Gadde was responding to a question about whether Trump is allowed to say whatever he wants on Twitter.

"When we leave that content on the platform there's no context around that and it just lives on Twitter and people can see it and they just assume that is the type of content or behavior that's allowed by our rules," Gadde said.

Twitter's policies dictate that tweets from politicians are important to public debate.

Trump has used his Twitter account to insult and berate his foes, including news organizations, Democrats, actors and more, raising questions from critics about why Twitter does not step in.

Read more here.

 

TOO BIG TO FAIL?: Apple's new entertainment subscription services and credit card, launched to great fanfare this week, could raise new concerns for the company over market power and competition issues.

Apple executives at a star-studded event in Cupertino, Calif., this week unveiled subscription services in gaming, news and television, as well as a new Apple credit card.

Apple has managed to avoid much of the scrutiny over tech company power and antitrust enforcement that have hit other giants like Amazon, Facebook and Google. But the company's latest moves into entertainment services is raising red flags for antitrust experts.

"I would caution that enforcers need to be very vigilant to make sure that Apple is not tipping the scales in its favor," Sally Hubbard, director of enforcement strategy at the Open Markets Institute, told The Hill.

Hubbard said she is concerned that Apple is "controlling the game and playing the game too" as the owner of both the iOS App Store and creator of the iPhone.

The big picture: The new concerns over Apple are emerging as lawmakers show more interest in reining in big tech, particularly when it comes privacy and competition issues.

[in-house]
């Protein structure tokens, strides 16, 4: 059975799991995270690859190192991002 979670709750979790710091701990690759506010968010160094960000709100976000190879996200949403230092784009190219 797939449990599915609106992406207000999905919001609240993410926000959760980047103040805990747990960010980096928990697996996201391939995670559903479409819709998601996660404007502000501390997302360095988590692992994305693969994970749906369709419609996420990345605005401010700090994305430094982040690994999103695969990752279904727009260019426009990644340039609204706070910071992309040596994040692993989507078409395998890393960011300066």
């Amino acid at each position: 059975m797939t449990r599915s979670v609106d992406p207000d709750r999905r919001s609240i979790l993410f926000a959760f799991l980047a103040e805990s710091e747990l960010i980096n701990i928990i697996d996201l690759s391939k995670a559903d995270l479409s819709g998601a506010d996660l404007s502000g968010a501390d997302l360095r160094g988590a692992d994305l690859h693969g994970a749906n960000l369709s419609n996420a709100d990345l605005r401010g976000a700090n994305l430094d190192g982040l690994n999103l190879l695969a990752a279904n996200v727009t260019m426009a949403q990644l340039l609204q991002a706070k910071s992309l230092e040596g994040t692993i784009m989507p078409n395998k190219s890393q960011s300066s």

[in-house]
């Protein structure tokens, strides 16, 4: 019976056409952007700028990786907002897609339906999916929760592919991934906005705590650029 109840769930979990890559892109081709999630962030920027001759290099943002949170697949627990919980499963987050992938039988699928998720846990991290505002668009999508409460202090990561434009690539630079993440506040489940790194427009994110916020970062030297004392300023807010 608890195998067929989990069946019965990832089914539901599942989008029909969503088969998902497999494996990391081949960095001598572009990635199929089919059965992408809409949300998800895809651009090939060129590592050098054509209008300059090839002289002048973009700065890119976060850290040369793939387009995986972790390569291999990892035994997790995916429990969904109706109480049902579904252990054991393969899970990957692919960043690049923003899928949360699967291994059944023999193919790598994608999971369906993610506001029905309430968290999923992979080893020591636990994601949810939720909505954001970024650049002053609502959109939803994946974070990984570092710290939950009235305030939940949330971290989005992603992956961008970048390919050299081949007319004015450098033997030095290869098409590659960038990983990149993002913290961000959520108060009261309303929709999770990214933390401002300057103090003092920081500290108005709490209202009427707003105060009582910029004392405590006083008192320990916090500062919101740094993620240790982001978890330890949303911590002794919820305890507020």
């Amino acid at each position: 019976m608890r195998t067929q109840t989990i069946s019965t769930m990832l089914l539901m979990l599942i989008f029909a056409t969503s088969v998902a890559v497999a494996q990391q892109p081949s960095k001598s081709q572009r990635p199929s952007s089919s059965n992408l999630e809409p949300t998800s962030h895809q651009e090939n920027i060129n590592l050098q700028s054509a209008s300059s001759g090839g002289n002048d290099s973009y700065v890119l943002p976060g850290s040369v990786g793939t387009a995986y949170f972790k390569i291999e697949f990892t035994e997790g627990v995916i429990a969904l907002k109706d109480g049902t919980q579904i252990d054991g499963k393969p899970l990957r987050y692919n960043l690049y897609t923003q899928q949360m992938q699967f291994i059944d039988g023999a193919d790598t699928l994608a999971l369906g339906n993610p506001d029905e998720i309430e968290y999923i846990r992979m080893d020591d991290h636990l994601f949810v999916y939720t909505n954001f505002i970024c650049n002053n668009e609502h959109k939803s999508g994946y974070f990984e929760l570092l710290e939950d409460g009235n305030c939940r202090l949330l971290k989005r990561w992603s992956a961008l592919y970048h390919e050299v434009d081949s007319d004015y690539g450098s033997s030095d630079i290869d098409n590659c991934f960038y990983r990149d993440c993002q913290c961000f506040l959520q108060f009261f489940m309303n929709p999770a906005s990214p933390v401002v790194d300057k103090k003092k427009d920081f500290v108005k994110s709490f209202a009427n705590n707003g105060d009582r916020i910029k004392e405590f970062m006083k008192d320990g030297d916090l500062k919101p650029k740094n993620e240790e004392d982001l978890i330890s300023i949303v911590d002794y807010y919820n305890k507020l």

Sen. Elizabeth WarrenElizabeth Ann WarrenDon't expect Trump-sized ratings for Democratic debates Poll: Biden leads Democratic field by 6 points, Warren in second place Senate Health Committee advances bipartisan package to lower health costs MORE (D-Mass.), a 2020 contender, earlier this month released a plan to break up some of Silicon Valley's largest tech companies: Facebook, Google and Amazon. She later told media outlets that she would target Apple as well.

"Apple, you've got to break it apart from their App Store," Warren said. "It's got to be one or the other. Either they run the platform or they play in the store. They don't get to do both at the same time. So it's the same notion."

Read more here.

 

LEFT BEHIND: The Human Rights Campaign, an LGBTQ rights group, has pulled Google from its Corporate Equality Index (CEI) after the technology giant did not pull an app that promotes conversion therapy from its app store.

The Human Rights Campaign said in the footnotes to this year's CEI ratings that it pulled Google after becoming aware of the app for Living Hope Ministries, a group that says it advocates for "committed, monogamous, heterosexual" relationships and says "anything less than this ideal falls short of God's view for humanity."

In the footnotes of the CEI, the Human Rights Campaign criticized Living Hope Ministries's promotion of "conversion therapy," a discredited practice that seeks to change a person's sexual orientation.

"Such practices have been rejected by every mainstream medical and mental health organization for decades. Minors are especially vulnerable, and conversion therapy can lead to depression, anxiety, drug use, homelessness, and suicide," the Human Rights Campaign noted.

"Pending remedial steps by the company to address this app that can cause harm to the LGBTQ community, the CEI rating is suspended."

Google declined to comment to The Hill.

Read more here.

 

HUA-WHOOPS: British cybersecurity officials said Thursday they discovered major technical issues in Chinese telecom supplier Huawei's software, posing risks to the United Kingdom's mobile networks, according to The Associated Press.

Inspectors said they can give only "limited assurance" that British cybersecurity measures can manage long-term national security risks from Huawei's involvement in the country's telecom networks, the AP reported.

Officials noted in their annual report on Huawei's security that the company has not taken any action to address the security flaws identified in last year's report.

Read more here.